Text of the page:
Kosciusko County Councilwoman Kathleen Groninger (L) and Wagon Wheel Center for the Arts Executive Director Lakesha Green (R) discuss the Hoosier Enduring Legacy Program (HELP) pathways Tuesday during the community engagement session before the community forum celebration. Photo by David Slone, Times-Union.
Kosciusko County Councilwoman Kathleen Groninger (L) and Wagon Wheel Center for the Arts Executive Director Lakesha Green (R) discuss the Hoosier Enduring Legacy Program (HELP) pathways Tuesday during the community engagement session before the community forum celebration. Photo by David Slone, Times-Union.
WINONA LAKE - Like a locomotive picking up steam to get to its destination, the Hoosier Enduring Legacy Program (HELP) in Kosciusko County is moving faster to its eventual objective.

Community and business leaders gathered Tuesday evening at Westminster Hall on the campus of Grace College in Winona Lake for a community engagement session and forum celebration to share project ideas for Kosciusko County and to learn more about HELP.

Kosciusko County was one of only three communities chosen by the Indiana Office of Community and Rural Affairs (OCRA) to participate in the first cohort of HELP. The other two are Auburn and Jay County.

County Commissioner Cary Groninger said James Turnwald, from the Michiana Area Council of Governments, brought the HELP grant to the county’s attention last year.

“This was something he thought would be really good for the county to take a look at because we were in the middle of our FORWARD Kosciusko planning process, and (he) really thought that we could benefit because we were really seeing a lot of need in our communities that really wanted some help with planning and just how they could better themselves and be able to plan for the future,” Groninger said, before turning the community forum celebration over to OCRA Executive Director Denny Spinner.

OCRA works with state and local government with national partners to provide resources and technical assistance to help economic development happen in rural communities, Spinner said.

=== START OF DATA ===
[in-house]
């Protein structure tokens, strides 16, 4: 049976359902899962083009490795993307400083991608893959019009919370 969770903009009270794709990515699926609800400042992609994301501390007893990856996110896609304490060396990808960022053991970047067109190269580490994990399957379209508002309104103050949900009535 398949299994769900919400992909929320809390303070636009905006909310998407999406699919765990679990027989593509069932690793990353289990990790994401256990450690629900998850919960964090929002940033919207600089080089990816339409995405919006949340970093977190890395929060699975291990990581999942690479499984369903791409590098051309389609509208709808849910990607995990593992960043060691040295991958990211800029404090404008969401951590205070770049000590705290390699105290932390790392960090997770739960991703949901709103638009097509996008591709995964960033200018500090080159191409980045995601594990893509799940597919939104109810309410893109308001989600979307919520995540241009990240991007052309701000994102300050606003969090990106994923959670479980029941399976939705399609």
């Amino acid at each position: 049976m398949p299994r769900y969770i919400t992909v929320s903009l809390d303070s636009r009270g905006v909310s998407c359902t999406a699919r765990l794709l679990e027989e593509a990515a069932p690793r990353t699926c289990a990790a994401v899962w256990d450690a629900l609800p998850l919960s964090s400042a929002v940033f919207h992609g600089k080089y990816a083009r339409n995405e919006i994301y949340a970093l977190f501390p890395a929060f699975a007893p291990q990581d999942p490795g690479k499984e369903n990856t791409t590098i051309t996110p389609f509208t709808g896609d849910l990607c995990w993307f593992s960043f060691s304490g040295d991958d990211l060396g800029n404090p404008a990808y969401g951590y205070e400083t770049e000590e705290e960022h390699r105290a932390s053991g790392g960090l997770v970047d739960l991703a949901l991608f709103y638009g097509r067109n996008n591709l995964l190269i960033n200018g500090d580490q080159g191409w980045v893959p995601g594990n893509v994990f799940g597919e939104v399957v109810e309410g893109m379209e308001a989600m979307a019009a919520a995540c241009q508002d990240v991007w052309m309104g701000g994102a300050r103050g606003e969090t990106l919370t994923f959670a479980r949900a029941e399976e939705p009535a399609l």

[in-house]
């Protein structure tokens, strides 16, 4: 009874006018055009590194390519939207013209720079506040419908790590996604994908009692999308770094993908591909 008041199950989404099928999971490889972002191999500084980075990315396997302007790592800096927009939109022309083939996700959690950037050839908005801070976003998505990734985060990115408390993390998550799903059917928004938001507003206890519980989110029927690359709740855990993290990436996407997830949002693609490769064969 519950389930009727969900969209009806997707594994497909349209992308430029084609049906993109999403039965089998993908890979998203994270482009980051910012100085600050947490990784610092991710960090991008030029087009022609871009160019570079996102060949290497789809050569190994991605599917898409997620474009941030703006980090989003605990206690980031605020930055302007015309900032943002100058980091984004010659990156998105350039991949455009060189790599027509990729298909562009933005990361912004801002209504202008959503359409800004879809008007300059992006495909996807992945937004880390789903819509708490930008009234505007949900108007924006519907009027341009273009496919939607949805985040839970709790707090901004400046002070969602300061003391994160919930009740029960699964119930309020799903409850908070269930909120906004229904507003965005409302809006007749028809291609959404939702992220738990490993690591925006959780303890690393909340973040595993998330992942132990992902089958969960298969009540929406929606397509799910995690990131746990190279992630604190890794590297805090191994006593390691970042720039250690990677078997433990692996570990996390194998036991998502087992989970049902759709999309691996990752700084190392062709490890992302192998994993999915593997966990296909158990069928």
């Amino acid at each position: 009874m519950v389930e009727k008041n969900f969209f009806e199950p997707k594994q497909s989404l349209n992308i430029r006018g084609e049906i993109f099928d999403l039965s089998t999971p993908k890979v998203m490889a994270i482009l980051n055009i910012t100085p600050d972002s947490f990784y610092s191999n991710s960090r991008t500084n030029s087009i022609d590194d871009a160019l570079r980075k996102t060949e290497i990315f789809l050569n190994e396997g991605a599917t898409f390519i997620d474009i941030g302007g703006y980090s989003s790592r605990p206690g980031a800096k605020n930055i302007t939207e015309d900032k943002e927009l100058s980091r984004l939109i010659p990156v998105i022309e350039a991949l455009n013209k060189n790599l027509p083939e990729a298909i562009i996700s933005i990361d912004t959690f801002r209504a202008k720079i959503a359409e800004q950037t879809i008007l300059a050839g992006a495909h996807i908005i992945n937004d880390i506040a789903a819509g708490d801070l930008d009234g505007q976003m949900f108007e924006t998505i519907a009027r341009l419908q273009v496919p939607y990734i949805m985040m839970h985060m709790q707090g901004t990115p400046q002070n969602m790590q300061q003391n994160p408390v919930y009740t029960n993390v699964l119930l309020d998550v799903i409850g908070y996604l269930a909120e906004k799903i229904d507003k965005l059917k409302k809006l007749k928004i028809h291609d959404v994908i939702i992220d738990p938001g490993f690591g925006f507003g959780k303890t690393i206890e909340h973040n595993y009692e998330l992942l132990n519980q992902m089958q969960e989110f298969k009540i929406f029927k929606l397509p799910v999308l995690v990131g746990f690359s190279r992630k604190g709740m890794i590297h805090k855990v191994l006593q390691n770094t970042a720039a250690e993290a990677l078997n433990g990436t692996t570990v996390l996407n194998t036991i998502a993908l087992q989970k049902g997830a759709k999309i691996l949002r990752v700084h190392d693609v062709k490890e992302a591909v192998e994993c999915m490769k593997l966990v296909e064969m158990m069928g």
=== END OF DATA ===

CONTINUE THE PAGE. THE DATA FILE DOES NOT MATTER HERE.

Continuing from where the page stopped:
The Stellar program was launched in 2011 in an effort to help rural Indiana communities recover from the economic downturn at that time. Spinner said Stellar allowed local units of government “to really dream big. To dream about what could we do to really turn things around.”

He said Stellar transformed communities around the state and provided a boost to rural Indiana.

“It was the right thing at the right time,” Spinner said, adding that it transformed his community of Huntingburg, of which he was the mayor at the time.

“So now we’re at another time of transition. We’re in another time of challenge for rural Indiana and that’s recovering from the effects of a worldwide pandemic,” he said.

Lt. Gov. Suzanne Crouch, who oversees OCRA, tasked the office to create a program that would meet today’s needs, he said. Stellar was suspended at the beginning of the COVID crisis because all of the available resources at that time had to go to that recovery.

“But now we’re at a different time because local leaders are faced with the task of properly and effectively utilizing the funds from the American Rescue Plan Act (ARPA),” Spinner said. “When we heard about ARPA coming out, the first thing we did was ask our local leaders what do you want OCRA to be, what’s our role in this? It came quickly that they needed guidance to help them through this process of determining how do we best take advantage of this one-time opportunity to have this wealth of funds coming our way and make decisions that would create legacy projects in our communities for years to come. And HELP was the opportunity to do that.”